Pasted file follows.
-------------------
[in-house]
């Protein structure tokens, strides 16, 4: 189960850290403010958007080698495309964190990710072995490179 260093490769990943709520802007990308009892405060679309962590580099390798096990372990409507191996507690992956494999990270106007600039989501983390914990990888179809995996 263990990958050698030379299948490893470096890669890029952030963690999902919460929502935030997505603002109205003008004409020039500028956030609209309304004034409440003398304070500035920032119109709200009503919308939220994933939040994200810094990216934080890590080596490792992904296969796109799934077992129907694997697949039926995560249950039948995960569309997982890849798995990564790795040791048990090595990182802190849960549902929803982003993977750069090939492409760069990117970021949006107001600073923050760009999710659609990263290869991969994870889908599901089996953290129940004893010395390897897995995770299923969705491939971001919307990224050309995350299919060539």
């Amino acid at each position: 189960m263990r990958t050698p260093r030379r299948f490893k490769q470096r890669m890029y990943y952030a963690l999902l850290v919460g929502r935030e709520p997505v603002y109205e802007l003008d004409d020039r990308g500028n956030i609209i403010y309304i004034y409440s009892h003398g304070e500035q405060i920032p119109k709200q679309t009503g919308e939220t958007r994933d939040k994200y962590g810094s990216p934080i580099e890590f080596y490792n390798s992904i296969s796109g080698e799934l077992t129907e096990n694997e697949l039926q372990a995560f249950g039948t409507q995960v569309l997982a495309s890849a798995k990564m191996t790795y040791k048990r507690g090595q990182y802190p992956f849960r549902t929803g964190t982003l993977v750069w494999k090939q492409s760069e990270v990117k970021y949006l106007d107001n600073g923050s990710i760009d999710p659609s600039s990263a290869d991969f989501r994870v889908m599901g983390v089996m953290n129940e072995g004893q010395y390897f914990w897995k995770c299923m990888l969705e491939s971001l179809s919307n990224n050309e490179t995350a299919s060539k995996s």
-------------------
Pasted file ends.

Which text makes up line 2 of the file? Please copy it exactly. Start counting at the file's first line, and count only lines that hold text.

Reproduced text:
């Protein structure tokens, strides 16, 4: 189960850290403010958007080698495309964190990710072995490179 260093490769990943709520802007990308009892405060679309962590580099390798096990372990409507191996507690992956494999990270106007600039989501983390914990990888179809995996 263990990958050698030379299948490893470096890669890029952030963690999902919460929502935030997505603002109205003008004409020039500028956030609209309304004034409440003398304070500035920032119109709200009503919308939220994933939040994200810094990216934080890590080596490792992904296969796109799934077992129907694997697949039926995560249950039948995960569309997982890849798995990564790795040791048990090595990182802190849960549902929803982003993977750069090939492409760069990117970021949006107001600073923050760009999710659609990263290869991969994870889908599901089996953290129940004893010395390897897995995770299923969705491939971001919307990224050309995350299919060539």